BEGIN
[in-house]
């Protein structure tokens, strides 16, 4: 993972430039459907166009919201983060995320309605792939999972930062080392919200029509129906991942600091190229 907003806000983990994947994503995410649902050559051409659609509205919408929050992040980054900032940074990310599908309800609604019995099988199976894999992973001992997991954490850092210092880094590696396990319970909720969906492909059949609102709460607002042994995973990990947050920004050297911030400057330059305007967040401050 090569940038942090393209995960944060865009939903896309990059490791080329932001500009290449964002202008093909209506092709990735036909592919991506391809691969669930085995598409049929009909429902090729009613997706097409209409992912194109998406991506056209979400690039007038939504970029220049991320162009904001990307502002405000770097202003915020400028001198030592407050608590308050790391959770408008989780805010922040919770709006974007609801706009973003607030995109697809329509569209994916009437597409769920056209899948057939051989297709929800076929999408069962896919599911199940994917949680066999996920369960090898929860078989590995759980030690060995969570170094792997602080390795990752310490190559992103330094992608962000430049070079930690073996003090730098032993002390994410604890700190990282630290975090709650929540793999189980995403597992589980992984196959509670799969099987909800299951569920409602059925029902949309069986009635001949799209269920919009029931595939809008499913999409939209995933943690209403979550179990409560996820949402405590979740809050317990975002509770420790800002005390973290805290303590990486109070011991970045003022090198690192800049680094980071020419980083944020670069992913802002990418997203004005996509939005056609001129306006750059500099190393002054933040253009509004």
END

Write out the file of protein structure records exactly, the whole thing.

[in-house]
């Protein structure tokens, strides 16, 4: 993972430039459907166009919201983060995320309605792939999972930062080392919200029509129906991942600091190229 907003806000983990994947994503995410649902050559051409659609509205919408929050992040980054900032940074990310599908309800609604019995099988199976894999992973001992997991954490850092210092880094590696396990319970909720969906492909059949609102709460607002042994995973990990947050920004050297911030400057330059305007967040401050 090569940038942090393209995960944060865009939903896309990059490791080329932001500009290449964002202008093909209506092709990735036909592919991506391809691969669930085995598409049929009909429902090729009613997706097409209409992912194109998406991506056209979400690039007038939504970029220049991320162009904001990307502002405000770097202003915020400028001198030592407050608590308050790391959770408008989780805010922040919770709006974007609801706009973003607030995109697809329509569209994916009437597409769920056209899948057939051989297709929800076929999408069962896919599911199940994917949680066999996920369960090898929860078989590995759980030690060995969570170094792997602080390795990752310490190559992103330094992608962000430049070079930690073996003090730098032993002390994410604890700190990282630290975090709650929540793999189980995403597992589980992984196959509670799969099987909800299951569920409602059925029902949309069986009635001949799209269920919009029931595939809008499913999409939209995933943690209403979550179990409560996820949402405590979740809050317990975002509770420790800002005390973290805290303590990486109070011991970045003022090198690192800049680094980071020419980083944020670069992913802002990418997203004005996509939005056609001129306006750059500099190393002054933040253009509004």